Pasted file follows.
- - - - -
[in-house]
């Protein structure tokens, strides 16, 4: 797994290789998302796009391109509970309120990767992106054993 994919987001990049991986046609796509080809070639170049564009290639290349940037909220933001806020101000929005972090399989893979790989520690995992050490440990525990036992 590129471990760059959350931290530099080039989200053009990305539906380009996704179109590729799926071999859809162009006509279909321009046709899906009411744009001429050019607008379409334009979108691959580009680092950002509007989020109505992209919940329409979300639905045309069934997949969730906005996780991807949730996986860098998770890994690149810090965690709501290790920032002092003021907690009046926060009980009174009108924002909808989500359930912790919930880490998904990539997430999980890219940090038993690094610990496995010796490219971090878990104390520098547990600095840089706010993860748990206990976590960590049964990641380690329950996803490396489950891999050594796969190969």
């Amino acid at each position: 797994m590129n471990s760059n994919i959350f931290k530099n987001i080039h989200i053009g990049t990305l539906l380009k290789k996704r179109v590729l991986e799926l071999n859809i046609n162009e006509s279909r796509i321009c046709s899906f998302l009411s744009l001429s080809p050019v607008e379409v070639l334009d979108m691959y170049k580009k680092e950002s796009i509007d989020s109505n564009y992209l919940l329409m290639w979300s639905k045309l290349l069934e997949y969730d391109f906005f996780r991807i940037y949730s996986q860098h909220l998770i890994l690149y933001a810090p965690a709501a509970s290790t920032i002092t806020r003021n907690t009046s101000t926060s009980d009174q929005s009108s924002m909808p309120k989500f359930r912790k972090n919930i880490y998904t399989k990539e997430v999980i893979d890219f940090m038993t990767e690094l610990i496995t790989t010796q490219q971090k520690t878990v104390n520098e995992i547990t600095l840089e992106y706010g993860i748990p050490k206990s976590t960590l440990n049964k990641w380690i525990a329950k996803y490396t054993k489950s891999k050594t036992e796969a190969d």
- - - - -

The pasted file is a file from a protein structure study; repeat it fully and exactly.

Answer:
[in-house]
């Protein structure tokens, strides 16, 4: 797994290789998302796009391109509970309120990767992106054993 994919987001990049991986046609796509080809070639170049564009290639290349940037909220933001806020101000929005972090399989893979790989520690995992050490440990525990036992 590129471990760059959350931290530099080039989200053009990305539906380009996704179109590729799926071999859809162009006509279909321009046709899906009411744009001429050019607008379409334009979108691959580009680092950002509007989020109505992209919940329409979300639905045309069934997949969730906005996780991807949730996986860098998770890994690149810090965690709501290790920032002092003021907690009046926060009980009174009108924002909808989500359930912790919930880490998904990539997430999980890219940090038993690094610990496995010796490219971090878990104390520098547990600095840089706010993860748990206990976590960590049964990641380690329950996803490396489950891999050594796969190969």
């Amino acid at each position: 797994m590129n471990s760059n994919i959350f931290k530099n987001i080039h989200i053009g990049t990305l539906l380009k290789k996704r179109v590729l991986e799926l071999n859809i046609n162009e006509s279909r796509i321009c046709s899906f998302l009411s744009l001429s080809p050019v607008e379409v070639l334009d979108m691959y170049k580009k680092e950002s796009i509007d989020s109505n564009y992209l919940l329409m290639w979300s639905k045309l290349l069934e997949y969730d391109f906005f996780r991807i940037y949730s996986q860098h909220l998770i890994l690149y933001a810090p965690a709501a509970s290790t920032i002092t806020r003021n907690t009046s101000t926060s009980d009174q929005s009108s924002m909808p309120k989500f359930r912790k972090n919930i880490y998904t399989k990539e997430v999980i893979d890219f940090m038993t990767e690094l610990i496995t790989t010796q490219q971090k520690t878990v104390n520098e995992i547990t600095l840089e992106y706010g993860i748990p050490k206990s976590t960590l440990n049964k990641w380690i525990a329950k996803y490396t054993k489950s891999k050594t036992e796969a190969d």